Today, I received a mail from fb saying that two of my friends have mentioned me in a comment. When I opened fb to see that comment, it was filled with random names (which obviously were their friends/friend-of-friends) and mine was one of them.

And the topic of the comment was an advertisement proclaiming a hack to reveal any fb user's username and password. It then gave a bunch of instructions asking you to visit the user's page, opening the browser web-console and pasting some code there. It claimed that doing so would reveal the said user's fb username and password (which is obviously absurd).

fb username of this topic poster was Beauty.20000. But whats going on here? Is this an attempt at social engineering (as I suspect) ?

  • Its a hack that you do and when you do it it tags all your friends
    – Sahil
    Commented May 26, 2014 at 12:36
  • It's definitely some sort of social-engineering attack, yes. You're doing XSS to yourself... We'd need to see the code to know exactly what it would do, but I can guess that 1) It can likely trivially retrieve your username (not a terribly big deal, on its own), and 2) no, it's unlikely to be able to just grab your password, so long as you don't enter it again. It's possible that the given code has methods to persist over changes in the Facebook JavaScript code, so a simple logout may not be safe (you'd need to clear the browser cache). Commented May 26, 2014 at 12:41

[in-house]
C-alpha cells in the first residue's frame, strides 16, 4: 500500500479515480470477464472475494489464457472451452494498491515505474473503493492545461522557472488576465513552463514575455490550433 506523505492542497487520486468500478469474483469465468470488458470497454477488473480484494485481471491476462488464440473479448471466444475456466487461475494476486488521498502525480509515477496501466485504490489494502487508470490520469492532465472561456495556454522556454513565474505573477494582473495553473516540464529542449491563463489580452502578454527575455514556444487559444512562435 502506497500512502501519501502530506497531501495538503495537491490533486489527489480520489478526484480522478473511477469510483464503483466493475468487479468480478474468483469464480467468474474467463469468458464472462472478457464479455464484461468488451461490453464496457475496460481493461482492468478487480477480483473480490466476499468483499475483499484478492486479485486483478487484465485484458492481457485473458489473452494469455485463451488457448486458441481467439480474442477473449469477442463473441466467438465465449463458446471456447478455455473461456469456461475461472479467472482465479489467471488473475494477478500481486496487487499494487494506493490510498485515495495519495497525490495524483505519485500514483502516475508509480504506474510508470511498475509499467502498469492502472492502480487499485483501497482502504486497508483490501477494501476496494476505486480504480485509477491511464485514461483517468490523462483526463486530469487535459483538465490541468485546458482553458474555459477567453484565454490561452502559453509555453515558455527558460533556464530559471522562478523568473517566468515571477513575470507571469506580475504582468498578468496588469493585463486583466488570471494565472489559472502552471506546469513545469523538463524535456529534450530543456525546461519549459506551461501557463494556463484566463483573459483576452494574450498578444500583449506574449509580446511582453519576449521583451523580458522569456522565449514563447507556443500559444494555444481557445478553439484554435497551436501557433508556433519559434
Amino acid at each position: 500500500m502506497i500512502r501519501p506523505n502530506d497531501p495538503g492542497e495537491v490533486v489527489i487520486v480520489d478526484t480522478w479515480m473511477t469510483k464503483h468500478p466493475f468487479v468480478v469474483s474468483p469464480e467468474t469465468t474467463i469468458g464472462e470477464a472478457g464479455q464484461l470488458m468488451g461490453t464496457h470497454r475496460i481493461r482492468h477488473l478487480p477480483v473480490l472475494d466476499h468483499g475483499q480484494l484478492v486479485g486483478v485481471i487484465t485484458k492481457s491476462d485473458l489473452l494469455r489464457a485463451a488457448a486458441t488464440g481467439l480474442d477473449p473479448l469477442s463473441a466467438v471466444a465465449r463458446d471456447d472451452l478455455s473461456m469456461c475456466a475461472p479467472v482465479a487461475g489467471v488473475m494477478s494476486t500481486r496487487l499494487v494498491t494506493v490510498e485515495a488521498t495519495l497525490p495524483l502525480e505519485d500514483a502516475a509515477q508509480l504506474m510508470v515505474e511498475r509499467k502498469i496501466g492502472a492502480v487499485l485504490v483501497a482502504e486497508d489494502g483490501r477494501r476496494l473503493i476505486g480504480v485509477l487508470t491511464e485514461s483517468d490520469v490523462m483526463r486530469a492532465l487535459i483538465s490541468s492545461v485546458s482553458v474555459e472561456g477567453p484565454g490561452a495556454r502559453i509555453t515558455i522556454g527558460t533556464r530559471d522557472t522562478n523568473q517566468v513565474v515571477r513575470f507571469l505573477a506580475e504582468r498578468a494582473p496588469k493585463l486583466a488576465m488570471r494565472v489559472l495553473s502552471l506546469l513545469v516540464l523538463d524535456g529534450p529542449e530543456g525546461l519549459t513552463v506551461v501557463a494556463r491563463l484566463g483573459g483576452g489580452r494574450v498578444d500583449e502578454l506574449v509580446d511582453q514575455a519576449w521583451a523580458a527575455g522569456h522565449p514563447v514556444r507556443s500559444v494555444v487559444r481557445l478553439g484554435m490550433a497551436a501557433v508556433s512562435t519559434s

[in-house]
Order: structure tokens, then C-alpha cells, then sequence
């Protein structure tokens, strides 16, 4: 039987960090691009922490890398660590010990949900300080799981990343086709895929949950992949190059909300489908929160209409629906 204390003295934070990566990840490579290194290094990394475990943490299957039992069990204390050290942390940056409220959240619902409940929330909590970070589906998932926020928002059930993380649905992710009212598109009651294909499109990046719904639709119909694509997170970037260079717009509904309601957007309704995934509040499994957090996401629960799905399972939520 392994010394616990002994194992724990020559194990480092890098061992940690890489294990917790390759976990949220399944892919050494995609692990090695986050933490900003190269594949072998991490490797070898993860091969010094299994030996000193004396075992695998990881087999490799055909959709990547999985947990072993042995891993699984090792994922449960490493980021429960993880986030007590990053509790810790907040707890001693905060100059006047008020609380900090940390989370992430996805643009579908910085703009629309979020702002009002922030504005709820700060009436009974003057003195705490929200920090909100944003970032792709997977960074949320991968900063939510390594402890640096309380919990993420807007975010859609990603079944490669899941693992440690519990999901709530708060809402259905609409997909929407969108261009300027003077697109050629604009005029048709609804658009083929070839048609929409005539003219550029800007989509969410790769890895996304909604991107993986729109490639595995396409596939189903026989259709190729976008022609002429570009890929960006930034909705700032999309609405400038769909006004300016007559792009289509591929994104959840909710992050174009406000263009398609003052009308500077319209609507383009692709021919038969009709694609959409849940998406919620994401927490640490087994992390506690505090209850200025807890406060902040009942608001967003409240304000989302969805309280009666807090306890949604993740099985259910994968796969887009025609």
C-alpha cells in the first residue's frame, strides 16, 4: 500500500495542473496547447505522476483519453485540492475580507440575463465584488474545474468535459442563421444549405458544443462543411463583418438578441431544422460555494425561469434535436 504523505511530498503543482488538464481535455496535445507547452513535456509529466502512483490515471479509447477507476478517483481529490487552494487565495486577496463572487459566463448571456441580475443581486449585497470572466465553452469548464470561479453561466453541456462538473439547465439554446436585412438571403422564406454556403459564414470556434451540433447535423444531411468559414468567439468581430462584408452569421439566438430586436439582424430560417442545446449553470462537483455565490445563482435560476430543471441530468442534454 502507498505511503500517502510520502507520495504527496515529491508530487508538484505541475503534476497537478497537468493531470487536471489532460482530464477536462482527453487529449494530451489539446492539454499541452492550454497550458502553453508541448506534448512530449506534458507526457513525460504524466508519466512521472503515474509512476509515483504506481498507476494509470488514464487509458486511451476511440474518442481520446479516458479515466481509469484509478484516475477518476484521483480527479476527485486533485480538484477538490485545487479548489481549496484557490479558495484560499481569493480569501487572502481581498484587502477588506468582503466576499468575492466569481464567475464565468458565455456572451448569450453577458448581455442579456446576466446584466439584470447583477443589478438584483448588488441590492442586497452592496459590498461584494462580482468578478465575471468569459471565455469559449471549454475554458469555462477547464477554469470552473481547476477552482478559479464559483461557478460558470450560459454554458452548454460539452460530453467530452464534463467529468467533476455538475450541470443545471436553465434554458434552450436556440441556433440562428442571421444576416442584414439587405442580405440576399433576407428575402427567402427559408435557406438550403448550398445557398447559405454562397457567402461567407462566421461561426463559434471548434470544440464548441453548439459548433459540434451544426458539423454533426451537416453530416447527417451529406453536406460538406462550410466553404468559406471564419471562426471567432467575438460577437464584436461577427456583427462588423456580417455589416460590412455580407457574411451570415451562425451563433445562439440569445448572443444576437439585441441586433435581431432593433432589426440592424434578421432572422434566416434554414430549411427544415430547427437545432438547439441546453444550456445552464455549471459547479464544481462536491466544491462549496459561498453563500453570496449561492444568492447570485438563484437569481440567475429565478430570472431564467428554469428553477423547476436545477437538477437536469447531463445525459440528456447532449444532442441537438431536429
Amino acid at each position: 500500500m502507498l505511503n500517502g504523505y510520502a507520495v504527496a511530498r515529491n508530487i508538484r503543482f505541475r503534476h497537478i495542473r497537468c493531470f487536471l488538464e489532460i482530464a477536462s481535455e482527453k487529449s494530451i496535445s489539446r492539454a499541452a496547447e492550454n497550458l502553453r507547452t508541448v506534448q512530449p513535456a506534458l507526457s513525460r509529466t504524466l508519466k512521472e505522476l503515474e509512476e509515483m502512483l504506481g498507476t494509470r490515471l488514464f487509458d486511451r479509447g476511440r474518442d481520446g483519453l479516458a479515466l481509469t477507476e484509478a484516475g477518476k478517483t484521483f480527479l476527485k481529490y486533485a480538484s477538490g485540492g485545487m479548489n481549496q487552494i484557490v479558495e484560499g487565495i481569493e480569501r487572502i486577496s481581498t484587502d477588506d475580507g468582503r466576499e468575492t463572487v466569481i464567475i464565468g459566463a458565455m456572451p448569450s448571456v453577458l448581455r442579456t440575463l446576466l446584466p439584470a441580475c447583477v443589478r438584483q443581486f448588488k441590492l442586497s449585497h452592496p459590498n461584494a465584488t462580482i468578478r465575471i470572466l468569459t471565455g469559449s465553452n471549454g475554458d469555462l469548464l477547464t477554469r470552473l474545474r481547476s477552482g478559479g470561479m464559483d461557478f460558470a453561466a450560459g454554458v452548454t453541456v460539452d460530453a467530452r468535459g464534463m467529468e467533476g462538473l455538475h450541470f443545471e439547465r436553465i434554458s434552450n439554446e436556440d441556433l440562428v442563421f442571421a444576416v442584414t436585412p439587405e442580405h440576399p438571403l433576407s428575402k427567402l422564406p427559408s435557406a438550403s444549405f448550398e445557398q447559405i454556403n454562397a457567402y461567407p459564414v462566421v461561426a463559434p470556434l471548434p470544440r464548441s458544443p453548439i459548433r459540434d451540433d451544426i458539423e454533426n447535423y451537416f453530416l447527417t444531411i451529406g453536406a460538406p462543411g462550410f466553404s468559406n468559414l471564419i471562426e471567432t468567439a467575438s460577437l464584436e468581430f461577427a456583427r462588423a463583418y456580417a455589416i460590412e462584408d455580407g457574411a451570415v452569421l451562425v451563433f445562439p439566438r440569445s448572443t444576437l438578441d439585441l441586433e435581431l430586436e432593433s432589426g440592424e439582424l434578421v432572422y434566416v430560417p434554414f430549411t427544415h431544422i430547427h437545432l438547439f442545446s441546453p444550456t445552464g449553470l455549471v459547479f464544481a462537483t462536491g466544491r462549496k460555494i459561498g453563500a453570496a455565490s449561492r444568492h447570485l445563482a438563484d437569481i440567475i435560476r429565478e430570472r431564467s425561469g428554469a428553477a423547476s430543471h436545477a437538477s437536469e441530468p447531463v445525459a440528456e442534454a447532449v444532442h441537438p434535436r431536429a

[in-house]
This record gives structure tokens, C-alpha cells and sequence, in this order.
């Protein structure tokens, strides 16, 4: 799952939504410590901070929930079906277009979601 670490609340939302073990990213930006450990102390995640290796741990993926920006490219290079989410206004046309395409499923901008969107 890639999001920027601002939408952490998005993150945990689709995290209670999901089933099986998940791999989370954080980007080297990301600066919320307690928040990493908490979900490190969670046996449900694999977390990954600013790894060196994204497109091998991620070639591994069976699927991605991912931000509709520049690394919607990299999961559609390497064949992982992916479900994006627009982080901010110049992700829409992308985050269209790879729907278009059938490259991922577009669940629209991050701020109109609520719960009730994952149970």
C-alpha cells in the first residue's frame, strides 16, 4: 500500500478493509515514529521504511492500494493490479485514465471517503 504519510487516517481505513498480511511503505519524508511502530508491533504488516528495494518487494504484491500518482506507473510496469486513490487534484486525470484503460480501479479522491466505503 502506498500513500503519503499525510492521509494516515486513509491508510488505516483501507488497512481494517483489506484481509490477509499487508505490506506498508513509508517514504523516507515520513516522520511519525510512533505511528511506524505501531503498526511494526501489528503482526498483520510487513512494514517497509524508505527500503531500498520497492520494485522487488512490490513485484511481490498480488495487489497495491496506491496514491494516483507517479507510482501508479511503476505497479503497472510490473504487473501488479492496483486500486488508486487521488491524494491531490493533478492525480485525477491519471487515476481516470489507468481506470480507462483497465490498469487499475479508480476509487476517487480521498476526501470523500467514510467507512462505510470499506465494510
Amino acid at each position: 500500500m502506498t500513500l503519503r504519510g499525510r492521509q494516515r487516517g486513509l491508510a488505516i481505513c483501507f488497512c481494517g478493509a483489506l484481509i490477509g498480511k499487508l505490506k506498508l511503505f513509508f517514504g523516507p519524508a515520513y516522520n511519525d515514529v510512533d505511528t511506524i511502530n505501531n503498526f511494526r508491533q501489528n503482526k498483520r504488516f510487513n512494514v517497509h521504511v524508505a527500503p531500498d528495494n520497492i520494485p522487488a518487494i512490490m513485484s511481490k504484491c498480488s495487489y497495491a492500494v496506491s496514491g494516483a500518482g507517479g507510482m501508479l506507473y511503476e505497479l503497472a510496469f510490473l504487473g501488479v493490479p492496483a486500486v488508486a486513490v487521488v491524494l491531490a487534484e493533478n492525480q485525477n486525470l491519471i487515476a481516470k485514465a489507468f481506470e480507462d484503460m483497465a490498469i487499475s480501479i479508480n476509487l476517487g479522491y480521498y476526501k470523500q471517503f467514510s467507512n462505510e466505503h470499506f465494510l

• @Clockwork-Muse - I haven't done any XSS to myself, but looks like two of my friends have. Here is the code link which the poster provided: textuploader.com/rwf2/raw Commented May 26, 2014 at 12:44
  • Yeah, somebody's up to something, that's obfuscated. I don't know enough to proceed easily myself, curious if somebody else here will do the honors. Commented May 26, 2014 at 12:47
  • 1
    forgot 100000821542260 @PrahladYeri : obfuscation helps a lot in SE! But here you are right, if the user does follow the instructions, he is dumb enough to do anything he's told... PS: see the number of followers/likes on the 100000066374374 profile. Haha. There goes the answer i guess.
    – zX8iqV
    Commented May 26, 2014 at 13:35

2 Answers 2


it certainly is. you might want to google "Phishing".

edit: i'm curious, what code did they ask to paste in the web console?

  • Updated the link to code in the comments. Commented May 26, 2014 at 12:45

Yes, this is known as "self-XSS" or "self cross-site scripting".

Some websites now show a warning in the console:

Any code you paste here can be executed on the current page. If you're logged into Facebook, whoever wrote the code that you paste has full control over the current page.

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